This blog post is a slightly modified excerpt from a recent TSI commentary.
“If you believe in the thesis that world GDP will continue to expand and that population growth will continue, then you should own natural resources. New people who are born will want to eat, drive, and build houses. This trend offers long-term support for natural resources.”
The above is a comment by Rick Rule in an article titled “Are the Worst of Times Yet to Come?“. I consider Rick Rule to be a brilliant investor in natural-resource companies and agree with his investment strategy. I also agree with everything in the afore-linked article EXCEPT the above comment. If it is true that the prices of natural resources are supported by economic and population growth, then why is it that world population and world GDP have grown relentlessly over the past 200 years and yet over that entire period the real prices of most commodities have been in downward trends?
The fact is that economic growth causes prices, including the prices of most natural resources, to become LOWER, not higher. Real growth involves producing more with less. That’s why the fastest-growing industries generally have downward-trending product prices. However, the downward trend in prices that would otherwise occur due to real growth can be counteracted by monetary inflation and political intervention, and these days that’s exactly what happens most of the time. These days, monetary inflation causes prices (prices in general, not all prices) to have an upward bias even during periods of economic progress — periods when prices, on average, should be trending downward. This is because in addition to reducing the purchasing power of money, an effect of monetary inflation is to make the economy less efficient by distorting relative price signals. Political intervention also puts upward pressure on prices by placing obstacles in the way of more efficient production.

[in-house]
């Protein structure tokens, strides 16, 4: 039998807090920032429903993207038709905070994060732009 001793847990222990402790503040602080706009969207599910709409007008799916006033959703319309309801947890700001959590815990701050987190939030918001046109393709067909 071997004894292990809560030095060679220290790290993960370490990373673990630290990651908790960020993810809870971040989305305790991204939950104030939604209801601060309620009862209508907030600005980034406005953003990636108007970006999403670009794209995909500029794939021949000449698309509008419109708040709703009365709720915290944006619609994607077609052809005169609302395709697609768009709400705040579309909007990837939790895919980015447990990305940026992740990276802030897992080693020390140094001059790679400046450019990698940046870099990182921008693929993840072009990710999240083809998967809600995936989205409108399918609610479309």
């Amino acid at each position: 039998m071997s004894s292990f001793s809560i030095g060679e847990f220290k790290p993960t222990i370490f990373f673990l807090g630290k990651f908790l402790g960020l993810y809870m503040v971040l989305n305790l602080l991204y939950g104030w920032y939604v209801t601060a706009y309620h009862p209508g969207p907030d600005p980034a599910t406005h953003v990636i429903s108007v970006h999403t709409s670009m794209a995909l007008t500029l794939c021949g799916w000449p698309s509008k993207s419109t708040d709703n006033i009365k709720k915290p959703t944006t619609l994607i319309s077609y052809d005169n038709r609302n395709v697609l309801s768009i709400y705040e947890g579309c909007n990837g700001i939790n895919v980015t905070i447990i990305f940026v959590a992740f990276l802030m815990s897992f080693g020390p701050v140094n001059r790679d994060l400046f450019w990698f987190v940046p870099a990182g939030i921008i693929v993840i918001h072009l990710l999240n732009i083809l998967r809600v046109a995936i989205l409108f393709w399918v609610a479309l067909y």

Consequently, genuine economic growth is most definitely not an ingredient for large rises in natural-resource prices. Instead, two of the three main ingredients are monetary inflation and an increase in politically-motivated/directed spending.
The third main ingredient is valuation. The relative valuations of different assets and commodities will have a big influence on which prices are affected the most by the current cycle’s monetary inflation. In particular, for commodities to be major beneficiaries of monetary inflation, commodity prices should be low relative to the prices of equities and bonds. According to the following weekly chart, commodity prices (as represented by the CCI) are currently near a 10-year low relative to the S&P500 Index, which is certainly low enough to enable a multi-quarter period of relative strength.